Especially before adding insulation – don’t insulate the attic floor without first sealing the vents and openings with air. The best procedure is a good drop light, knee pads and a can of Great Stuff spray foam insulation. Materials cost, $30.
5. Add additional roof ventilation
Ways to cool the house start with attic ventilation. Most older homes simply don’t have enough attic ventilation. The ventilation should allow air to flow from the eve to the top. Take out the solid bird lock and add screened vents to the eves. Add fabricated metal or plastic roof vents near the peak. The best time to ventilate the attic is during the installation of the new roofing. Eve Soffit Vents, $8.50. Roof peak vents are about $12
6. Add insulation
Install the insulation after sealing. The insulation helps to slow down the transfer of heat from the attic to the living space below. The more insulation, the better. Building codes are constantly adding to insulation, with R-49 insulation being the code in some of the colder parts of the country. That’s about 16 inches of insulation.
Don’t worry, this can be a DIY project. Large hardware stores have the necessary materials and equipment for the job.
In colder climates add insulation to keep warm and in warmer climates to keep cool. Add 12 inches of blown fiberglass insulation for about $1.25 to $1.75 per square foot of attic floor space.
7. Sealing the floor connection of the knee wall.
Many older two-story houses have hipped attics. This is the space along the walls of the upstairs room that reduced the headroom on the sides of the room. You know, you’re standing upstairs and you have to be careful to stand in the middle of the room so you don’t hit your head.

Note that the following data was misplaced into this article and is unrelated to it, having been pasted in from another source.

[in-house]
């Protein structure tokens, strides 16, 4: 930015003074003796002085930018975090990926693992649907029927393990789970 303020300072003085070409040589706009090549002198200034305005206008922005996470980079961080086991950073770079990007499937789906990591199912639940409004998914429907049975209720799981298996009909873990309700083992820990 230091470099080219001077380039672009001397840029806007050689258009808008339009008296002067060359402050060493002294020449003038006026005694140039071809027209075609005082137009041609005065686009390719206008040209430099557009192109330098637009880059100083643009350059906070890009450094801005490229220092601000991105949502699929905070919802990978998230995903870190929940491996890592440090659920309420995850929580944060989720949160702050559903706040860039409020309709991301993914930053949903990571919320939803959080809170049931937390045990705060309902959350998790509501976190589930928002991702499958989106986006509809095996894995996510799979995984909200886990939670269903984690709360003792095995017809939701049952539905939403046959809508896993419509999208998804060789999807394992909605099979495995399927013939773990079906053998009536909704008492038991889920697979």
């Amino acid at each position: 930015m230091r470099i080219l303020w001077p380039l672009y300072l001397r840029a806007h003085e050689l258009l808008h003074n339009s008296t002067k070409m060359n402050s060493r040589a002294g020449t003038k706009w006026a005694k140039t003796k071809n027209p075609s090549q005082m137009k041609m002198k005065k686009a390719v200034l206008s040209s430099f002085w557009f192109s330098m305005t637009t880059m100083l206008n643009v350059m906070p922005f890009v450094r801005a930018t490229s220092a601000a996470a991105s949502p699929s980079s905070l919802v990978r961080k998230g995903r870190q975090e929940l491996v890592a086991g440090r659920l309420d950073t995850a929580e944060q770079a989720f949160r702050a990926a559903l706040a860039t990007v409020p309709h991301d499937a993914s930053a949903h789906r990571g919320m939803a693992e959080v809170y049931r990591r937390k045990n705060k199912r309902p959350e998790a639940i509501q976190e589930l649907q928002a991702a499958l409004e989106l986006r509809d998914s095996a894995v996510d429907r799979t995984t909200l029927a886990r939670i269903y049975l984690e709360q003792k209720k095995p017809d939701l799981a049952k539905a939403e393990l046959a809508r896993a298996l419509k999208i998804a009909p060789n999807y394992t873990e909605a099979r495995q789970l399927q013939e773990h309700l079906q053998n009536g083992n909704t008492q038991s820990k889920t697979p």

The problem is that the knee wall attic is often open to the space between the floor of the upstairs room and the ceiling of the downstairs room. This means that the hot air in the knee wall attic can go directly under the upstairs floor and help heat the whole house.
Put some insulation in a plastic bag and place a bag in the knee wall attic between each floor joist opening. This prevents warm air from moving between the floor and the ceiling. Sealing the openings of these floor joists is important during the cooling and heating season. Plastic bags $0.50, insulation, bag $1.00.
8. Sealing chimney
In older balloon houses, the chimney frame is often open and allows heat and cold to be transported between all floors, from the attic to the basement. For efficient cooling and heating, these corridors must be closed. Spray foam insulation, $7.00 per box.
9. Place fans in upstairs windows
Place one or more large box fans in upstairs windows. Place them so that they blow out the window. Close all other windows and exterior doors, but leave interior doors open all the way to the basement. Pull the cooler basement air up through the house and out the upstairs windows.
Basements are always cooler and can help cool the rest of the home. Hopefully there isn’t a smelly tank of stove oil in the basement! A good box fan is about $30.
10. Install solar panels
Typically, when you install solar panels on your roof, the panels are placed on a rack system that holds the panels about 3 inches from the roof. The panels prevent the sun’s rays from reaching the roof surface and slow down the heat transfer to the attic.
One of the advantages of solar panels is the shading of the roof on a hot day. Maybe not as good in shade as a big larch, but still shady.
Most electricity providers will help you install solar panels. They know that when the weather warms up and all the air conditioners kick in, they need all the help they can get to cool the house.
I wish I had that old farmhouse with the big porch and yard. I would have a few tricks up my sleeve for those hot summer evenings when it got so damn hot upstairs. After sealing and insulating the attic, I would install a solar attic fan, some solar panels on the roof, put a couple of box fans in the upstairs windows, and spread out my sleeping bag on the porch.
This way you can cool the house, but you can also sleep peacefully on the veranda. Of course, you should have a better air mattress these days than before.
Thanks for stopping by, I hope you sleep a little cooler tonight, don’t forget to turn off the lights…